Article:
In our study, the distribution of epilepsies by mode of onset was: (i) focal-onset epilepsies in 13 (43.3%): (ii) generalized onset epilepsies in 7 (23.3%); and (iii) unknown-onset epilepsies in 10 (33.3%). The Norwegian Mother and Child Cohort Study (MoBa) used the new ILAE classification systems in the age group 3–13 years. In this study of children with epilepsy, focal-onset epilepsies accounted for 59% and generalized onset epilepsies for 35% of cases. The distribution of epilepsies by mode of onset was highly dependent on the age of onset. Focal seizures were the most frequent seizure type at all ages and were a dominant seizure type at a later age of onset.[14] In the Connecticut study of childhood-onset seizures, the distribution of epilepsy syndromes using the ILAE 1989 classification of epilepsies and epileptic syndromes included focal (localization-related) epilepsies in 59%, generalized epilepsies in 29%, and undetermined in 12%.[15],[16] The reasons for the low frequency of focal-onset epilepsies in our study were uncertain. Limited diagnostic workup might be one of the possible reasons.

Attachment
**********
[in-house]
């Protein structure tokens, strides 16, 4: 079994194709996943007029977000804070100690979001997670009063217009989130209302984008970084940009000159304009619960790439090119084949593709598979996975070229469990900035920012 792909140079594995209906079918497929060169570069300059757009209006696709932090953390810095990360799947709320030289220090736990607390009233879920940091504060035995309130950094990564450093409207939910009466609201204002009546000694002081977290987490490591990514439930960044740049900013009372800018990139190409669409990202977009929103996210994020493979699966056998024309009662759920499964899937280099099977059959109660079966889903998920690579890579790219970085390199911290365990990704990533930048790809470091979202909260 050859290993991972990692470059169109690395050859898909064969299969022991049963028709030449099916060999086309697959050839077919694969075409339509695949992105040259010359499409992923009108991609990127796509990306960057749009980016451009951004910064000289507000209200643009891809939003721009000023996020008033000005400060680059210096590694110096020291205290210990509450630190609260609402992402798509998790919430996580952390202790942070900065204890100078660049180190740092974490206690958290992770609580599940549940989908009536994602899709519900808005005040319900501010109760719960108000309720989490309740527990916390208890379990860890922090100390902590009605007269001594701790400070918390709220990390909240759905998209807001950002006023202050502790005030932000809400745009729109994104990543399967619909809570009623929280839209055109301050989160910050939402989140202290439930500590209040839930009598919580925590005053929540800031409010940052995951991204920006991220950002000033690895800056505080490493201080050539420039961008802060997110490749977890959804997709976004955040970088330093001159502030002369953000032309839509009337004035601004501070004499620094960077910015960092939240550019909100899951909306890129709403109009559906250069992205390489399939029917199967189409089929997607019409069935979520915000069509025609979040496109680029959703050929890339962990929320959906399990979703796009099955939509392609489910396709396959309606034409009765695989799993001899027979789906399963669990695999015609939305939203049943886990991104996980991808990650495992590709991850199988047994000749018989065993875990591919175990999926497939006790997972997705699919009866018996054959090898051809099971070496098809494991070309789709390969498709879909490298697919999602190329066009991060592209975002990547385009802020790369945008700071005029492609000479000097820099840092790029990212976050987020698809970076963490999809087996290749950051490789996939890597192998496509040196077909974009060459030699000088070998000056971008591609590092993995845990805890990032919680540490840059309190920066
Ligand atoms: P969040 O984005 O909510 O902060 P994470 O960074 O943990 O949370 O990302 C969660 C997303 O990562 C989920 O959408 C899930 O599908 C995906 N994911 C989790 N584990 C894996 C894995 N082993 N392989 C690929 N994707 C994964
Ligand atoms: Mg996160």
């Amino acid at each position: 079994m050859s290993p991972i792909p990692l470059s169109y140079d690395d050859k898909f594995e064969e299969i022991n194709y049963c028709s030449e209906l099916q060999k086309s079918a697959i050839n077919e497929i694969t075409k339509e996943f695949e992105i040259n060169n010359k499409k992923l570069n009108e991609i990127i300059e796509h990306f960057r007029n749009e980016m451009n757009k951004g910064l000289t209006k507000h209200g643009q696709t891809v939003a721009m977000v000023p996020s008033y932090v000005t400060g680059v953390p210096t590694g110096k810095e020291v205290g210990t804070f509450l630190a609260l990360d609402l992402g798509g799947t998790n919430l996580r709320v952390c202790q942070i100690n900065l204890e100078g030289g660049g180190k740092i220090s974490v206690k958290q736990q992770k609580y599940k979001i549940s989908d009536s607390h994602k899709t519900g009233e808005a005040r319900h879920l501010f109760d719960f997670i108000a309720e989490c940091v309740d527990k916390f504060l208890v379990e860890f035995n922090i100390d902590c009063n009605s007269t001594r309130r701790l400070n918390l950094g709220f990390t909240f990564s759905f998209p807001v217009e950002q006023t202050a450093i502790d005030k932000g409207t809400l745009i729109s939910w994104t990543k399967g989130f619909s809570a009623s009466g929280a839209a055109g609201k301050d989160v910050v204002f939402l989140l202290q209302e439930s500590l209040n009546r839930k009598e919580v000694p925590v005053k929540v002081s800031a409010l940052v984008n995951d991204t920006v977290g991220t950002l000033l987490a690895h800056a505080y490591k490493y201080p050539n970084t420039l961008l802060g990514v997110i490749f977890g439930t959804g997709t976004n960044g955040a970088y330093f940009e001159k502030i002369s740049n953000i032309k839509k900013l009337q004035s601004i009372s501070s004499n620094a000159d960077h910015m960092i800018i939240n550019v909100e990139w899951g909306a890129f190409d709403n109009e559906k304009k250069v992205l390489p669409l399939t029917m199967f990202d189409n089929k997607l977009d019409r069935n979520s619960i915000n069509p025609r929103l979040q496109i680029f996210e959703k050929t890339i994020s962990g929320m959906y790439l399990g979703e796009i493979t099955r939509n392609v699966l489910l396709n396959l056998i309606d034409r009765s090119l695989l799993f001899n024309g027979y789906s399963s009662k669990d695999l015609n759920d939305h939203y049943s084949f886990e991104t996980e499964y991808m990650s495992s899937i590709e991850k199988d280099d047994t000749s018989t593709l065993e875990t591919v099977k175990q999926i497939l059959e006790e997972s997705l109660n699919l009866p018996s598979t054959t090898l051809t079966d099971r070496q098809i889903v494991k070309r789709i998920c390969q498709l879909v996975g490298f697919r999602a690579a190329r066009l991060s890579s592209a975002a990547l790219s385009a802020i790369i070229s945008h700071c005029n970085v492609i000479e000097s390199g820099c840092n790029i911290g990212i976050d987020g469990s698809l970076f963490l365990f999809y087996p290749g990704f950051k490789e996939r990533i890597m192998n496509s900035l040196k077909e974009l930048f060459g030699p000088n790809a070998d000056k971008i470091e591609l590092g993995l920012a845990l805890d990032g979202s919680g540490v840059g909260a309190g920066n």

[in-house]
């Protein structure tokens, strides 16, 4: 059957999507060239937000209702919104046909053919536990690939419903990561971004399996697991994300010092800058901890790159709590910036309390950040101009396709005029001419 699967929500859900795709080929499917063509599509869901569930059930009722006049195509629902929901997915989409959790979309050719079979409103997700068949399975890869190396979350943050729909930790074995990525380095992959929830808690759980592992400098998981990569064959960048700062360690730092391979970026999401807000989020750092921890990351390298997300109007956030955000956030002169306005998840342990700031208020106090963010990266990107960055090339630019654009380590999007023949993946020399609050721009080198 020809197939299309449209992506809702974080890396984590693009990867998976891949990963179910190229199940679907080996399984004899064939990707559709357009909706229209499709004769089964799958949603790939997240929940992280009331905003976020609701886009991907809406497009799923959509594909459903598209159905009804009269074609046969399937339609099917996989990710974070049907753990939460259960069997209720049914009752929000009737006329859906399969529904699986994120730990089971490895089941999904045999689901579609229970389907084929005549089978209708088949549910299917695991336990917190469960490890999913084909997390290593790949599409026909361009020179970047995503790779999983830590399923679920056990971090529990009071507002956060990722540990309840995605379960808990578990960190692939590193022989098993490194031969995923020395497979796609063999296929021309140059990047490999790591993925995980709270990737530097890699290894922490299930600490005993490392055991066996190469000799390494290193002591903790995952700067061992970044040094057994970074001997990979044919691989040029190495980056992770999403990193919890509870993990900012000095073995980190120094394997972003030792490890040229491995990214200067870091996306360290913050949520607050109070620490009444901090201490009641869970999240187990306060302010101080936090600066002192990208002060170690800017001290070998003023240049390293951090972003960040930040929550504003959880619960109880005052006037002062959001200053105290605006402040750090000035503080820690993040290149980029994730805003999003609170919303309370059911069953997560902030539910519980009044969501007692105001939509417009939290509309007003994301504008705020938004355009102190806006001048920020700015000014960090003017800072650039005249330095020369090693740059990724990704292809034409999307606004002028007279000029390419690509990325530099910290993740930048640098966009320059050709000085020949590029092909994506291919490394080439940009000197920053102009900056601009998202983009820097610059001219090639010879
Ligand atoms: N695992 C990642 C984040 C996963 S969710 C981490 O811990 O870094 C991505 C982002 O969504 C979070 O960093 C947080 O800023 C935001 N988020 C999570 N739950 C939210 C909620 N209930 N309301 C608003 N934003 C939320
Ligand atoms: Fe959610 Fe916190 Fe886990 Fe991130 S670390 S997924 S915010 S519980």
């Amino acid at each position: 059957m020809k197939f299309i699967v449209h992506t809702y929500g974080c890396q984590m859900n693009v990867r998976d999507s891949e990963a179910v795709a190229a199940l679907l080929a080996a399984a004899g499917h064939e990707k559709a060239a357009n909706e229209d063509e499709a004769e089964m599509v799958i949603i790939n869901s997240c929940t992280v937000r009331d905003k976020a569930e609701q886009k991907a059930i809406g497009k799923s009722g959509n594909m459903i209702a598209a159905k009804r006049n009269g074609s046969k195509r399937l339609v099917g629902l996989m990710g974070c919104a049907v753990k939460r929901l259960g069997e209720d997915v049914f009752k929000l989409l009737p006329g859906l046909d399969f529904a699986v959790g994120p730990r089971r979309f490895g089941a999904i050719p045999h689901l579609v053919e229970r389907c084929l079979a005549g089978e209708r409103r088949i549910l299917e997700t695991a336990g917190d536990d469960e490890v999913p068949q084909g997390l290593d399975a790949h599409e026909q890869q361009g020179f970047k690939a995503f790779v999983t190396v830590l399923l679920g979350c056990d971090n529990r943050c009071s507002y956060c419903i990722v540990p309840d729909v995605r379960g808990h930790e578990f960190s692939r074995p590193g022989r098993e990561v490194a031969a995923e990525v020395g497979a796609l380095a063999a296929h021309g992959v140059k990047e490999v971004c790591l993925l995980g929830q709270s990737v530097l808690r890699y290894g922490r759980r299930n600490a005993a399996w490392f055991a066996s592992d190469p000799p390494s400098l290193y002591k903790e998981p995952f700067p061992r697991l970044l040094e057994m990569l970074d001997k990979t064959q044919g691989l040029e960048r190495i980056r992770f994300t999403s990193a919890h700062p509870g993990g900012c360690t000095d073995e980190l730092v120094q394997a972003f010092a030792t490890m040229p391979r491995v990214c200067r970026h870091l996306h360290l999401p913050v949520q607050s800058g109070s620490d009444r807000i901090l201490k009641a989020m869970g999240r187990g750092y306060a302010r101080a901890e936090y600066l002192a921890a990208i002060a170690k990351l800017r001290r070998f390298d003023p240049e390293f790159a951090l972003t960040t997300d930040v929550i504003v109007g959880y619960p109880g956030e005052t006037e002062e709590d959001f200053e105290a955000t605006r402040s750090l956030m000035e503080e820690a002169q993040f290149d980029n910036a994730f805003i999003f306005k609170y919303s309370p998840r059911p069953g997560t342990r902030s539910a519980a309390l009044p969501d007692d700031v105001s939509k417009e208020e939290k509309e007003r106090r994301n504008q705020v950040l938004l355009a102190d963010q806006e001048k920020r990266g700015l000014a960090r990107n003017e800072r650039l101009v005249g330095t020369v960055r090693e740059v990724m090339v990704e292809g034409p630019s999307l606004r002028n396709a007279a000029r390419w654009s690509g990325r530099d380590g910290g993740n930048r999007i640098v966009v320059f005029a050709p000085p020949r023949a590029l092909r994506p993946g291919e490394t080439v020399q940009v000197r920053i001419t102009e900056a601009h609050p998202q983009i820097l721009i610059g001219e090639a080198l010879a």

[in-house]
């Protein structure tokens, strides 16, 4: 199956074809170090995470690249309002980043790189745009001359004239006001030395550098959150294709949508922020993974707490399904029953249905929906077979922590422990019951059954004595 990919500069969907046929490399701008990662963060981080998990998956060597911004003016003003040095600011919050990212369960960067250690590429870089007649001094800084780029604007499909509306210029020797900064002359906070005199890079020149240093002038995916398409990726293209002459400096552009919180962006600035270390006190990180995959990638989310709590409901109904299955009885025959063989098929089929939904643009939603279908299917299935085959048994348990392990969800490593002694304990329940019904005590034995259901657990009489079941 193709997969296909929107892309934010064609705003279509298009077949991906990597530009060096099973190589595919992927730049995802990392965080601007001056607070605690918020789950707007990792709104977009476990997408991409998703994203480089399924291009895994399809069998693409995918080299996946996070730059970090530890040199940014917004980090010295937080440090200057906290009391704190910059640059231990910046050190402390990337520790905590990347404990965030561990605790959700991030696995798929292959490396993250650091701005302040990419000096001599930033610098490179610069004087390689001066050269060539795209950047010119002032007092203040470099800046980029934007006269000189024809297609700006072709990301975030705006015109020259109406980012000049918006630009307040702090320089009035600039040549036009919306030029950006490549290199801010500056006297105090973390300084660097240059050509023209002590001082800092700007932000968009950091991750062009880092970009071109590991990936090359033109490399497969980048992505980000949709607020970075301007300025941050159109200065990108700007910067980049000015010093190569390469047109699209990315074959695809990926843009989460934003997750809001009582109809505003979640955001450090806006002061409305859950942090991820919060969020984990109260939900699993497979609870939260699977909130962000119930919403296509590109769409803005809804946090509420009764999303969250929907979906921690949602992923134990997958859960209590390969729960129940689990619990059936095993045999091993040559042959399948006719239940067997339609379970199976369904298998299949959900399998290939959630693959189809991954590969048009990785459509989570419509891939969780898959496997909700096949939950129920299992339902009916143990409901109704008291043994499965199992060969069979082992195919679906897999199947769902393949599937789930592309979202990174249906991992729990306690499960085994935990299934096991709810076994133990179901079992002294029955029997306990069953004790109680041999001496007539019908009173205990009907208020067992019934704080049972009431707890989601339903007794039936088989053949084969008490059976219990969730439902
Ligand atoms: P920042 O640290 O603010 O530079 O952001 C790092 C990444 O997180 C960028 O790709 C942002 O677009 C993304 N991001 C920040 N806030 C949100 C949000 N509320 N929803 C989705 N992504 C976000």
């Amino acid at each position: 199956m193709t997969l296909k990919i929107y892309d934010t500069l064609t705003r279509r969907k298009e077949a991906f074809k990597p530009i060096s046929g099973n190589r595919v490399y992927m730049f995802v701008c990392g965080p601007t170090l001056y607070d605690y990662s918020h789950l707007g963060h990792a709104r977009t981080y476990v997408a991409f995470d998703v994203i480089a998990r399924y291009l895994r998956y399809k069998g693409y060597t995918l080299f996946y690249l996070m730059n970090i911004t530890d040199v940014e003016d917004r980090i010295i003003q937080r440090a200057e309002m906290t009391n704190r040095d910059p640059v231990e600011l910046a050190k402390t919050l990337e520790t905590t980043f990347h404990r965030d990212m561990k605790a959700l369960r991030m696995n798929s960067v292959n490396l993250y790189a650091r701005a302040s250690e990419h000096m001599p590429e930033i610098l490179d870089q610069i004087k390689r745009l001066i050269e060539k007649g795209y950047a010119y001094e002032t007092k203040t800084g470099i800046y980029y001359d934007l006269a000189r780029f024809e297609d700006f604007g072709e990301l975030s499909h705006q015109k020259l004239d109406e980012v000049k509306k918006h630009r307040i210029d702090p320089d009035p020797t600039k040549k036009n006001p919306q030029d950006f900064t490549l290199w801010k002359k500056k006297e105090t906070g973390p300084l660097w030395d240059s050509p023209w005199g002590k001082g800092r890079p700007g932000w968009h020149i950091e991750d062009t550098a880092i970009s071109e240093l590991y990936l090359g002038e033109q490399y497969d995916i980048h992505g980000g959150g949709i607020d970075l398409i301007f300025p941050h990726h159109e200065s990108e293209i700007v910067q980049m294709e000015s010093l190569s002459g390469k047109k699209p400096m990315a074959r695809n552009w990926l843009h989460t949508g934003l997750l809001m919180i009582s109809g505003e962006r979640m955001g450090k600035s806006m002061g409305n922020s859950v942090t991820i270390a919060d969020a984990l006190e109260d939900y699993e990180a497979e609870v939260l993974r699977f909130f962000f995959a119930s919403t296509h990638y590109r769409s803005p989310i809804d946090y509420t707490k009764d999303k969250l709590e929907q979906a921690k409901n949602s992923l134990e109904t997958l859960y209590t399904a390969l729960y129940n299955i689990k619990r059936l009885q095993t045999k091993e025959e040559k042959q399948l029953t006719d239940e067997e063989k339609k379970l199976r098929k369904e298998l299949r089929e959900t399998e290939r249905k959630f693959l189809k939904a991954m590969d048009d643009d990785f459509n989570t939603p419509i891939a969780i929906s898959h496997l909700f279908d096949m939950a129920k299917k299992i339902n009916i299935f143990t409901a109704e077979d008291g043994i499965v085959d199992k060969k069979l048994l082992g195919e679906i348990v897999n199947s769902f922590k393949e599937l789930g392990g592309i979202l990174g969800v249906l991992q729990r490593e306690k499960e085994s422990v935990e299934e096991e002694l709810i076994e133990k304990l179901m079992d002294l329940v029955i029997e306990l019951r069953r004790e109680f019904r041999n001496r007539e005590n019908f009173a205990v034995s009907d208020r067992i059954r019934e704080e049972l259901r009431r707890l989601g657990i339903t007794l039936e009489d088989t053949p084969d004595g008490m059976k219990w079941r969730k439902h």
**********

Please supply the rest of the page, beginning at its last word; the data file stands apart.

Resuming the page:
In our study, the distribution of epilepsies by etiology were: (i) focal epilepsies in 13 (43.3%) including focal genetic epilepsies in 4 (13.3%), and focal epilepsies due to structural lesion in 9 (30%); (ii) generalized genetic epilepsies in 7 (23.3%); and (iii) unknown epilepsies due to unknown cause in 10 (33.3%). In the MoBa study in children aged > 5 years, the etiology was genetic and presumed genetic in 28% and structural lesion in 17%.[14] In the population-based study from Rochester (1980–2004), approximately half of children had an unknown etiology for their epilepsy. Of the remainder, 22% were genetic and 28% were structural/metabolic.[17]

The etiological spectrum of lesional epilepsy seen in this cohort was geographically specific to resource-poor countries. The reported etiologies include birth-related trauma, neonatal hypoglycemia-related brain injury, and central nervous system infection, particularly cNCC.[18],[19],[20],[21],[22] In countries endemic to NCC, a calcific lesion on brain CT is a measure of previous brain cysticercal infection (cNCC).[8] A recent large CT-based study showed robust epidemiological evidence favoring the relationship between epilepsy and cNCC (OR = 3.04. 95% CI 1.35–6.81).[23] cNCC lesion as a cause of epilepsy was much less common in children as compared to adults (15% vs 55%).[24] In a hospital-based study of the 558 children with focal seizures, cNCC accounted for 6.2% of etiology.[25] In this study, cNCC accounted for 16.6% of all the causes and 55.5% of lesional epilepsy. The AAIR of epilepsy due to cNCC was 9.64 per 100,000.